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The Plans

Louize Carroll - Month Seven Plan

EPISODE SEVEN – PSYCHOLOGY SESSION PLAN

Dear Marathon Mind Listener,


Welcome back to the ‘Mind’ section of Marathon Mind!

THE HARE AND THE TORTOISE

We are all familiar with the old story of the Hare and the Tortoise and the lesson that teaches the benefits of being gradual and constant over the folly of speed and inconsistency.

 

This old story landed with me a different way today as I reflected on it.

The mind is like the hare. Speedy. Enthusiastic. Always running up ahead to see what’s there. Jumping into bushes if it gets spooked, into holes if it rains, running behind trees to hide from potential foxes, bounding through fields when it gets distracted from the path, looping backwards the odd occasion to see who is behind and to see what they may be doing. The hare is vigilant but sporadic. Hyper, and intense and because of this, on occasion, hares tend to burn themselves out. They go too hard too soon, and hit a proverbial wall.

 

The Tortoise on the other hand – the tortoise is our behaviour. The actions we take. The ‘one foot on front of the other’ despite what is going on in the environment, despite what is going on with the hare (read: the mind).

The tortoise takes action, it consistently moves. Even if it rains, it plods along. Even if there is a fox (or a calf injury!) – it stays on its path, and protects its extremities until the danger has passed. And when the coast is clear, on it plods.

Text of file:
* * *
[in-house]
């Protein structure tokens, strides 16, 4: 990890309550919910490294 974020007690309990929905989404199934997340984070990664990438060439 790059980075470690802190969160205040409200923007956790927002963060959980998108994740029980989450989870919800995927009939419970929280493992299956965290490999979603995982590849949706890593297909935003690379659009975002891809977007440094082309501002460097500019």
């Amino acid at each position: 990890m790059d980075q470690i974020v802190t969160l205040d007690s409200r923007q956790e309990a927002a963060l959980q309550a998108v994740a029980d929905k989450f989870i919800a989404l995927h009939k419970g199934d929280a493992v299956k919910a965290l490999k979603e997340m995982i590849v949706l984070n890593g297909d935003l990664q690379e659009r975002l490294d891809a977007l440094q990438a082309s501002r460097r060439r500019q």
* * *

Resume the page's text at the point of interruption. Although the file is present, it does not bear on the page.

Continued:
The tortoise can see the hare bounding around in multiple different directions. It can see the hare’s capacity to clock danger faster than it can, but it also knows, that keeping a constant eye out for threat distracts from the action and from the goal. The only thing it can do regardless of what is up ahead, is to keep moving. One green little foot on front of the other. It knows that it’s got tools to deal with threat should danger emerge. Trusting how the process unfolds without having to control every detail.

 

The hare represents our mind’s capacity to generate all kinds of scenarios that distract us from action. And because our mind is our inner voice, our inner eye, and can create such a strong believable version of the future, it successfully hooks us time and time again and pulls us off course.

“Am I really able to do this?”, “Have I over-estimated my abilities?”, “I’m not as strong/fit/dedicated/good (insert own personal insecurity here) as everyone else”.

 

But the thing is, regardless of what the mind is chattering – we still have the capacity to CHOOSE to act. Despite feeling like sh*t, despite feeling like we may not get to the end, despite feeling doubt. The hare of our minds will always continue to bound around – it is a folly to wait for it to stop. It is a folly to wait for self-belief to return before you take further action. Our minds are wild hares for jayzus sake! You cannot tame a truly wild hare! And here’s where mindfulness is misinterpreted – it is not about taming the mind, it is about changing your relationship with your wild mind.

Separating your inner self into the part of you that does the thinking – and the part of you who watches yourself doing the thinking. Remember the two parts of you? You may have heard me speak about this before on the Marathon Mind Instagram and it bears repeating.

 

Mindfulness is about connecting with that part of you that has never been wounded. That central deep calm core of your soul. That tranquil ‘gut knowing’. I say ‘tranquil’ because if there is anxiety or intense emotion associated with what feels like a ‘gut knowing’ – then it is not a ‘gut knowing’, it is a trauma response. Therapy is brilliant for helping you get to know the difference between your own trauma responses and your own ‘gut knowing’ – but the calmness of the latter is your first clue.